Painter Jogen Chowdhury was recently in Delhi for an exhibition, which he and several other artists conceptualised on Bengal to take its art beyond its own environment.
Responding to his own time and its social and political chaos, Chowdhury picked up ink and created moving allegories. His deeply stirring Sealdah sketches of refugees from erstwhile East Bengal are pertinent examples.
In his own words, his art has a form of ‘physicality’ — a sculptural feeling.
“The weight that is inherent in form in an object or in the human body. When I see an object, it physically vibrates in me,” said Chowdhury, describing his work.
His early works were mainly sketched in black to “personify the grim times Bengal saw during those days — from famine, to Partition, the following refugee crisis and dire poverty”.
It had cast a dark spell on his young mind.
However later, his art changed to incorporate modernity. At the exhibition in Delhi, he also reflected on how art looks like in the country today.
In an interview with Patriot, Chowdhury talks about his art and exhibition.
When and how did you conceptualise the exhibition “Bengal Beyond Boundaries”?
It was conceptualised by me at the beginning of the year, along with few artist friends and art writers like Chhatrapati Dutta, Tapas Konar, Nanak Ganguly, Uma Nair and Vikram Bachhwat of Aakriti Art Gallery of Kolkata. We all felt that until now we have had no comprehensive exhibition of Bengal art outside Bengal and it is time that we organise the same.
When you say “boundaries”, what is meant by it?
It means that Bengal art has crossed the ‘boundary’ and reflects the openness in creativity in response to reality and the local environment.
You were influenced by the leftist movement in your early career. How much do you think it has shaped your art? Do you think it is important to have an ideology to create good art?
The basic ideals of the Left are humanitarian and as such I was deeply moved by them. In fact, in our lives we faced hard realities of life with difficult day-to-day problems, say, due to the Partition, when we migrated to West Bengal, while most of the Indians were not facing the same. It naturally is reflected in my art-works.
Ideology is surely important for one’s life but may not be essential for art, which is mainly based on aesthetic qualities of one’s expression.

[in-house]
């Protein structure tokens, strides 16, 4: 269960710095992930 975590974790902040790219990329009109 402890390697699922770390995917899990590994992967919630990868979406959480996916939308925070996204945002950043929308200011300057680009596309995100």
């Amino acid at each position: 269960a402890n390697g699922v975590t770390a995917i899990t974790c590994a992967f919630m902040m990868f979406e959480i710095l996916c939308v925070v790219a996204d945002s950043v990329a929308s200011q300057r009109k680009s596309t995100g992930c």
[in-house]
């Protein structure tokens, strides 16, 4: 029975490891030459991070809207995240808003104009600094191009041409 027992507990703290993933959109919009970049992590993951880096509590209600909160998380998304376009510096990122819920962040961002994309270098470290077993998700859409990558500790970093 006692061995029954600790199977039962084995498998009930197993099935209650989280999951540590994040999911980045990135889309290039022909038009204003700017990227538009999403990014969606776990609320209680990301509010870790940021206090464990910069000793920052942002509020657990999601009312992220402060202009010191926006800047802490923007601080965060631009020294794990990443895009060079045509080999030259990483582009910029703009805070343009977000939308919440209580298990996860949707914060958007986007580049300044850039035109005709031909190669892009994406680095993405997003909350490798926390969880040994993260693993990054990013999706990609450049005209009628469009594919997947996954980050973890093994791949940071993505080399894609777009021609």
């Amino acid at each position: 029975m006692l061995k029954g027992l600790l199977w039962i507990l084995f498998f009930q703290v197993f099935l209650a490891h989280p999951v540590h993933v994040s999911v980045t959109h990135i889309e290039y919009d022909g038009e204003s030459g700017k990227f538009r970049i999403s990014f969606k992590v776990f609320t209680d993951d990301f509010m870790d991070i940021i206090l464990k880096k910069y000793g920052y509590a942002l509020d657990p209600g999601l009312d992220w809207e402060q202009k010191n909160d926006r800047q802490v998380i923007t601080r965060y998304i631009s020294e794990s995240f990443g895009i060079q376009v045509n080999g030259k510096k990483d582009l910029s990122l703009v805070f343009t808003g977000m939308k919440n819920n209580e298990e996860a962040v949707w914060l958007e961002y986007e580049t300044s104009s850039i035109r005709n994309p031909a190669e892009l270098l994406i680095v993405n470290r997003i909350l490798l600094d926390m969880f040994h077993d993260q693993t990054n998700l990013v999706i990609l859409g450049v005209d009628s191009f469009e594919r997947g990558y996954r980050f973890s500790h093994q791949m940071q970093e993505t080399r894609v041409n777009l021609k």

Can we really call Indian modern art ‘modern’? For example, has it really contested the inhibitions and prejudice we have as a society, especially in terms of caste?
All contemporary art could be termed as modern. And all modern art essentially needs to be creative. Art is basically related to aesthetics and many artists are aesthetically creative artists, which is the main factor of art, I believe.
Art has to be creative. I think artists have not taken the responsibility of becoming reformers. They create art and may not act as social reformers. Many other artists, who wrote and discussed art, have played various different roles. This is why there are many artists who have directly or indirectly acted as reformers.
If you had to name one person who has immensely shaped how you see art, who would it be?
I always appreciate the writing and work of Rabindranath Tagore. I have been deeply influenced by his ideas right from a very early age.
In many instances, you have described Kolkata as a source of your inspiration after Partition. Could you elaborate on it?
I lived my early life and had my education in Kolkata after Partition when we migrated from what became East Pakistan. There were many educated middle-class people who came from East Bengal and enriched the city in art and literature, like Ritwik Ghatak, Mrinal Sen, Poritosh Sen and Sunil Ganguly. It became a vibrant city of creative activities in the field of film, literature and fine arts.
You have spent significant time during your early days painting at the Sealdah Station. How did the refugee crisis there find a place in your art?
I lived my early life and did my art education in Calcutta (now Kolkata) after Partition. While in art college I used to do large drawings and sketches of refugees staying in and around the Sealdah Station area, so naturally — my family and me being a refugee — this became part of my art.
How did Santiniketan and Kala Bhavan shape your art?
That I was staying in Santiniketan and working as a professor at Kala Bhavana naturally helped my artwork. Staying in such an atmosphere, which is imbued with the legacy and ideology of Rabindranath Tagore, gave me the right understanding as a growing artist.
How do you perceive new age art? Do you think that today’s youth lacks direction in art?
New age art is very diverse due to so many ideas and directions. In fact, the practice of art by a new generation of artists has increased manifold. As such there are too many young artists busy in this field. Today, I am sure there will be many more important artists who will work in the future. The many variations may look meaningless, but many more artists will be there who will create important artwork. No, I don’t entirely believe they are directionless. The many diverse directions art is taking will yield good results.
Apart from painting, you also write poetry. Could you share some of that experience? Or what gets you to write?
Actually, I am in the habit of writing poetry since my younger days. I was writing poetry during my high school and beyond. Since there were many cultural activities like writing poetry, performing theatres in and around the colony areas where I lived, it was natural to develop these habits. Such activities were common among people who came from East Bengal and lived in that area.